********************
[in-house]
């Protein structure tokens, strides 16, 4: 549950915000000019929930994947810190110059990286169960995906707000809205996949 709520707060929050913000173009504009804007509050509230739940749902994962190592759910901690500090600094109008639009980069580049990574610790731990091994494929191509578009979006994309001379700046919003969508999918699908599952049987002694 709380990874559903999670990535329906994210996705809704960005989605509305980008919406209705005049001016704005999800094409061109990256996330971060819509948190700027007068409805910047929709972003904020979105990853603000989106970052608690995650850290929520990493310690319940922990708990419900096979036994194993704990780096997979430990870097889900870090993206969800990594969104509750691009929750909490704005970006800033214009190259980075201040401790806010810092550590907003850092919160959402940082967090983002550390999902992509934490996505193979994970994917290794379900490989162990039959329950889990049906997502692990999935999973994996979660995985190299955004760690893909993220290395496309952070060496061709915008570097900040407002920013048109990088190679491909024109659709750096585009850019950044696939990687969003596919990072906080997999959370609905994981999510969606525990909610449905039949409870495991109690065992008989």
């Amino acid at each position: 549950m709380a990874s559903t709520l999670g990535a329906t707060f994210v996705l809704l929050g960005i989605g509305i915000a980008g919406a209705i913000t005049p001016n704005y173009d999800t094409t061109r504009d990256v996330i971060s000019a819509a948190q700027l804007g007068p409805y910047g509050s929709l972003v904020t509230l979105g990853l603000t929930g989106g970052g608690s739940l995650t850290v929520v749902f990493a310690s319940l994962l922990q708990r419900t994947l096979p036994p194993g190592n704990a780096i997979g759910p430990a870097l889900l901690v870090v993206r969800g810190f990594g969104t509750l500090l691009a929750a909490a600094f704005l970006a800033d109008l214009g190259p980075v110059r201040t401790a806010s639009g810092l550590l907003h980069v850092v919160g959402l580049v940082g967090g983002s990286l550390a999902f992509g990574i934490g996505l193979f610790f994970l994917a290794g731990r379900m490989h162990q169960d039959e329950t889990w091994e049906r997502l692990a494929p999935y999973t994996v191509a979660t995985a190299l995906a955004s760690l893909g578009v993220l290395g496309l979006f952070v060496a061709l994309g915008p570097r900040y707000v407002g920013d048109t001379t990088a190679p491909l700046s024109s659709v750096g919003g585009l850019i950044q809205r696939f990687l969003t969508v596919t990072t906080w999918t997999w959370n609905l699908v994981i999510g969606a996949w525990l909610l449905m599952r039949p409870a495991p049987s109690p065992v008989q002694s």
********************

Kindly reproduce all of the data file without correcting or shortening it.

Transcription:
[in-house]
């Protein structure tokens, strides 16, 4: 549950915000000019929930994947810190110059990286169960995906707000809205996949 709520707060929050913000173009504009804007509050509230739940749902994962190592759910901690500090600094109008639009980069580049990574610790731990091994494929191509578009979006994309001379700046919003969508999918699908599952049987002694 709380990874559903999670990535329906994210996705809704960005989605509305980008919406209705005049001016704005999800094409061109990256996330971060819509948190700027007068409805910047929709972003904020979105990853603000989106970052608690995650850290929520990493310690319940922990708990419900096979036994194993704990780096997979430990870097889900870090993206969800990594969104509750691009929750909490704005970006800033214009190259980075201040401790806010810092550590907003850092919160959402940082967090983002550390999902992509934490996505193979994970994917290794379900490989162990039959329950889990049906997502692990999935999973994996979660995985190299955004760690893909993220290395496309952070060496061709915008570097900040407002920013048109990088190679491909024109659709750096585009850019950044696939990687969003596919990072906080997999959370609905994981999510969606525990909610449905039949409870495991109690065992008989």
């Amino acid at each position: 549950m709380a990874s559903t709520l999670g990535a329906t707060f994210v996705l809704l929050g960005i989605g509305i915000a980008g919406a209705i913000t005049p001016n704005y173009d999800t094409t061109r504009d990256v996330i971060s000019a819509a948190q700027l804007g007068p409805y910047g509050s929709l972003v904020t509230l979105g990853l603000t929930g989106g970052g608690s739940l995650t850290v929520v749902f990493a310690s319940l994962l922990q708990r419900t994947l096979p036994p194993g190592n704990a780096i997979g759910p430990a870097l889900l901690v870090v993206r969800g810190f990594g969104t509750l500090l691009a929750a909490a600094f704005l970006a800033d109008l214009g190259p980075v110059r201040t401790a806010s639009g810092l550590l907003h980069v850092v919160g959402l580049v940082g967090g983002s990286l550390a999902f992509g990574i934490g996505l193979f610790f994970l994917a290794g731990r379900m490989h162990q169960d039959e329950t889990w091994e049906r997502l692990a494929p999935y999973t994996v191509a979660t995985a190299l995906a955004s760690l893909g578009v993220l290395g496309l979006f952070v060496a061709l994309g915008p570097r900040y707000v407002g920013d048109t001379t990088a190679p491909l700046s024109s659709v750096g919003g585009l850019i950044q809205r696939f990687l969003t969508v596919t990072t906080w999918t997999w959370n609905l699908v994981i999510g969606a996949w525990l909610l449905m599952r039949p409870a495991p049987s109690p065992v008989q002694s």